YAB Review: “The Vampire Diaries”

"The Vampire Diaries" is one of teens' favorite shows on TV and with the start of the fourth season, it's been building even more buzz in recent weeks. Our YAB member Skyanne is an avid fan of the show and tuned in to the Season 4 premiere, which she said was impressive and extremely entertaining. Skyanne explains below why she likes the show so much and what about the latest season is grabbing her attention already.

What was the biggest draw?

"The Vampire Diaries" has been my favorite show, and the only one I watch weekly, since the pilot four seasons ago. There was never any doubt regarding whether or not I would be tuning in for the premiere of Season 4. For me, the biggest draw was finally finding out how the events in the finale for Season 3 would affect the characters and change the show I've grown to love.

What did you expect going in? How much did you know beforehand?

Having watched every episode of the show to date, I knew that the Season 4 premiere was guaranteed to be full of surprises and unexpected twists. Therefore, I attempted to erase any expectations I had about how the season would go. However, I had watched the previews and a few cast interviews, as well as read a few articles, and therefore had a general idea of some things to expect (and not expect) for the first few episodes. Even though I was trying to forget expectations regarding the plot, I was certainly expecting a crazy first few episodes full of the stellar acting I'd come to expect from the show in general.

How did you tune in? Did you watch commercials?

I watched the premiere as it debuted on the CW and watched the commercials, though I also used commercial breaks as a time to check Facebook and Twitter. For the episodes since, I have either viewed it live on the CW or watched it on the CW…

 
 
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Millennial News Feed

Quote of the Day: "GoPro does a great job appealing to my generation because they convince regular people that they are adventurous, like many college kids like to think of themselves." –Male, 22, MD

Facebook continues to evolve to keep up with social platform competitors attracting younger users. The site has announced changes to their standalone chat app Messenger that will transform it into a platform that third parties can develop content and services for, including games, hotel bookings, tickets, and peer-to-peer payments. The new Businesses on Messenger feature would allow users to chat with brands to make purchases and change orders, and could make shopping a more personal experience. Facebook will also be adding the ability to chat with memes and GIFs, features that have proved popular with young consumers on other chat apps. (re/code,Fast Company)

Millennials are wary of investments, and generally anxious about their finances, and some have turned to new services that let them take baby steps into the financial world. More traditional institutions have certainly taken notice. Northwestern Mutual recently acquired LearnVest, a startup that offers free and paid financial planning services including articles, advice, and access to an expert for guidance on spending and budgets. The purchase is the latest in a trend of financial tech companies being snapped up by older, less digitally savvy brands. (FortuneBusiness Insider)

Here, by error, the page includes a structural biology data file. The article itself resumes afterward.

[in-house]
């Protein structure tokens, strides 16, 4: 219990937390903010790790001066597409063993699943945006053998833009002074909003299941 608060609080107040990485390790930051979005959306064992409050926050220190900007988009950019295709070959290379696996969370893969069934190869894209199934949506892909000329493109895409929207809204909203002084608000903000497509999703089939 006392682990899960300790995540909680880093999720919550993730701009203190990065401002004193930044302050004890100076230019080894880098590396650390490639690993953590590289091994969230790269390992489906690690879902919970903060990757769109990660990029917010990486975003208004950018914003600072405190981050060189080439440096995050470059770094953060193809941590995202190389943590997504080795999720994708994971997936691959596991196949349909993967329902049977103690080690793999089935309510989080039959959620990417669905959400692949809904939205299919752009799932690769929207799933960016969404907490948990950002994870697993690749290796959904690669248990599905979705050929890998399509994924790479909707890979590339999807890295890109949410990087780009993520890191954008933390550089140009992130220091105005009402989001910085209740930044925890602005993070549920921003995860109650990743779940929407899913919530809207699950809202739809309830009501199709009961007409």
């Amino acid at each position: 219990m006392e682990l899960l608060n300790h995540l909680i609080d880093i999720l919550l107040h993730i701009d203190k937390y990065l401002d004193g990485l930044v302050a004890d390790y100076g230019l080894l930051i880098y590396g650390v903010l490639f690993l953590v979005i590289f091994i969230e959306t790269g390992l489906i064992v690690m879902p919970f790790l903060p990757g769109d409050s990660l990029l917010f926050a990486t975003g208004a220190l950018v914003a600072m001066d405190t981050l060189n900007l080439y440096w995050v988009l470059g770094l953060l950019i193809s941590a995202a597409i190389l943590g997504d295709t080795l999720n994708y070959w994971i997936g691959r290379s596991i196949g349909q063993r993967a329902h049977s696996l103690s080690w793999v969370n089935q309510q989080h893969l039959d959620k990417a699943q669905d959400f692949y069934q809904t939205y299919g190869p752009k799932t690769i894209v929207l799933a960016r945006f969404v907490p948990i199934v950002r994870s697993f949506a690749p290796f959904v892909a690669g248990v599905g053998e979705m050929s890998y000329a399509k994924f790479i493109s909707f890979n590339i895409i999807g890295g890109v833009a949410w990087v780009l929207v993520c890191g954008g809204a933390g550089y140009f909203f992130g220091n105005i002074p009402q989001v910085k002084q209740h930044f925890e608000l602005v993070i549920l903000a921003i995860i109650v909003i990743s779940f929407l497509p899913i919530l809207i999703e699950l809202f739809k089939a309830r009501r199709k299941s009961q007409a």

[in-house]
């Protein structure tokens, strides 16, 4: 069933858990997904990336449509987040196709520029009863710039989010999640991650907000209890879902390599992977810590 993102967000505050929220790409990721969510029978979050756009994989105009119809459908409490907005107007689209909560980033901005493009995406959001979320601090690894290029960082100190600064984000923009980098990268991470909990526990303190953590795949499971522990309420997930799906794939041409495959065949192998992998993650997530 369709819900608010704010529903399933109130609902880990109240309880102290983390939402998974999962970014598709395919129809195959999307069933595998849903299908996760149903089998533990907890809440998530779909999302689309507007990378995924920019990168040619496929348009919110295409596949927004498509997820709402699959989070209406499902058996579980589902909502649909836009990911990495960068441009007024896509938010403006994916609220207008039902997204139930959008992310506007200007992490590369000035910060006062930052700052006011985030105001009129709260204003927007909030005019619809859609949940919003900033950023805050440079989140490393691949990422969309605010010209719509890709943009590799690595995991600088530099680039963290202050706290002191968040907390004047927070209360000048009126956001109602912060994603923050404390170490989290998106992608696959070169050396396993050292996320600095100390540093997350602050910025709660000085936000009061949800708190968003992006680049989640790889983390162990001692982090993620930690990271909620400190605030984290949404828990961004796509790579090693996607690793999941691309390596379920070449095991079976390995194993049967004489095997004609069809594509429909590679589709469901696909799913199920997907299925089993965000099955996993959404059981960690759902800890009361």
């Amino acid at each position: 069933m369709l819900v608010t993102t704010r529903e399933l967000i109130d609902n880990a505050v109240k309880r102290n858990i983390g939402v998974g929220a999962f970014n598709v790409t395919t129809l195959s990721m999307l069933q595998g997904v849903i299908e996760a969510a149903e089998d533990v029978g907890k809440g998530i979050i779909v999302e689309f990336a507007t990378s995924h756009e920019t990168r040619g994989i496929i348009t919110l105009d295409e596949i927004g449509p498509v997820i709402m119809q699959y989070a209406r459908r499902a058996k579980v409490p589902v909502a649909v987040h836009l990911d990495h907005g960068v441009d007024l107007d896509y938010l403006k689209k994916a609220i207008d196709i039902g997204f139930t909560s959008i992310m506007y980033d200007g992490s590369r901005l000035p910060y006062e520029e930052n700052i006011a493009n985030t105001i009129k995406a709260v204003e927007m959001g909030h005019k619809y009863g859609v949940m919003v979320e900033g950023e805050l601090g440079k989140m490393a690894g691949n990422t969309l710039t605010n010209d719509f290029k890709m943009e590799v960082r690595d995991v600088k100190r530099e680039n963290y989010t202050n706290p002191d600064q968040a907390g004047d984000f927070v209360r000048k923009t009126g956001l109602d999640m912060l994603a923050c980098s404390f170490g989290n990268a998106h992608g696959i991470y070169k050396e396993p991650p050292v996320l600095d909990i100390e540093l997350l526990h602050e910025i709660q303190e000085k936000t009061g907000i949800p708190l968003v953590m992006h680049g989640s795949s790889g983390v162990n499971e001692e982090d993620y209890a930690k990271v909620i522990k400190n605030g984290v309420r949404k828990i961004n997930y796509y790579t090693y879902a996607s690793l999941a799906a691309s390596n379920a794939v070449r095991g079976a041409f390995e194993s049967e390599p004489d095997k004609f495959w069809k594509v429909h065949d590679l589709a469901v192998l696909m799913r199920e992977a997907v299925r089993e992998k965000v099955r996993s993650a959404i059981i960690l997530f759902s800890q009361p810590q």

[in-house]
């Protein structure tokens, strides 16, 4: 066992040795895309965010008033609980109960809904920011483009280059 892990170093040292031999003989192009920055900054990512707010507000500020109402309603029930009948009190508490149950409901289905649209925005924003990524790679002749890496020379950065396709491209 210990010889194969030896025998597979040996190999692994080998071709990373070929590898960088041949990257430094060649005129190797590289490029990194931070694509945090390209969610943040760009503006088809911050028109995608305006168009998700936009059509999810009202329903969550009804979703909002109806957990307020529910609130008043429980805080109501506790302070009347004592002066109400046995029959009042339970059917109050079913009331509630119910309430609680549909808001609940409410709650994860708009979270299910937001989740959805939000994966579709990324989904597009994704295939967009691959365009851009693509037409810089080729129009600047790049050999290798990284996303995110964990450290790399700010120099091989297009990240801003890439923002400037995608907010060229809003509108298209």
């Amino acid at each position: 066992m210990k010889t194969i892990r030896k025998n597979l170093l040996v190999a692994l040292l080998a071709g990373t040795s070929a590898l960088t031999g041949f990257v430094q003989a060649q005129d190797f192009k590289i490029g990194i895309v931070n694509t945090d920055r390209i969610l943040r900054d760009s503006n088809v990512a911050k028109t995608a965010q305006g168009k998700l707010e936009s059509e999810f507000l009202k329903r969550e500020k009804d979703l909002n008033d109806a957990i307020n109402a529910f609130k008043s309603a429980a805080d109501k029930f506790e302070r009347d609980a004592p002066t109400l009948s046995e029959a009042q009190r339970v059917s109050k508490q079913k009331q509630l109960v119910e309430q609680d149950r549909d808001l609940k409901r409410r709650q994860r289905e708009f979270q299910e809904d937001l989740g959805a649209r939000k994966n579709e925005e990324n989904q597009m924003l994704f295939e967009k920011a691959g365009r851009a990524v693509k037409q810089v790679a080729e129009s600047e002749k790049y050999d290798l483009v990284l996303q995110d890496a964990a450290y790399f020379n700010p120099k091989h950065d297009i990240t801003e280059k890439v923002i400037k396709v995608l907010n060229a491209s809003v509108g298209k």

While many startups and sites are working to combat cyberbullying, one app is receiving an enormous amount of backlash for fostering the behavior in high schools. Burnbook allows users to join communities, usually around a school, remain anonymous, and post on topics of their choice. Although the app encourages “jokes, fails, wins, shout outs, revelations, proclamations, and confessions,” posts have been used to target specific people and groups, and threats have been made to at least one school. Some parents and teens are trying to use the app to spread positivity, but those posts don’t seem to outweigh the “gruesome things.” (Mashable)

Toys “R” Us will begin to sell an experience alongside its products with the hope of regaining their footing in the toy industry. Discount options like Wal-Mart and Amazon have hurt the chain’s sales over the past few years, so new plans to revamp stores will add physical play areas and more technology for kids to interact with. The retailer wants to be a place “where kids want to go and play,” and their new prototype store will open later this year. (Bloomberg)

For better or for worse, technology is becoming an intrinsic part of childhood, but boys and girls might not be growing up with the same tech experiences. A new study of parents of kids ages two to nine found that in many cases, parents give their children different devices depending on their gender. Sons were more likely to be given smartphones or gaming devices while daughters received more tablets (73% vs. 65% for boys). Parents were also more likely to use tech to calm down sons, with 48% using a device to help soothe boys when they are upset, compared to 37% for girls. (Kidscreen)

That image at the bottom of our newsletter is a gateway to insights and expert commentary on current and future Millennial trends. Clicking on it takes readers to our daily insights article, available to Silver and Gold subscribers, which illuminates a facet of Millennial culture and helps subscribers to understand the "why" behind the "what." Drawing from our ongoing collection of proprietary data, our deep-dive desk research, and our 10-year history of studying this generation, we figure out what it all means for brands and marketers. (Ypulse)

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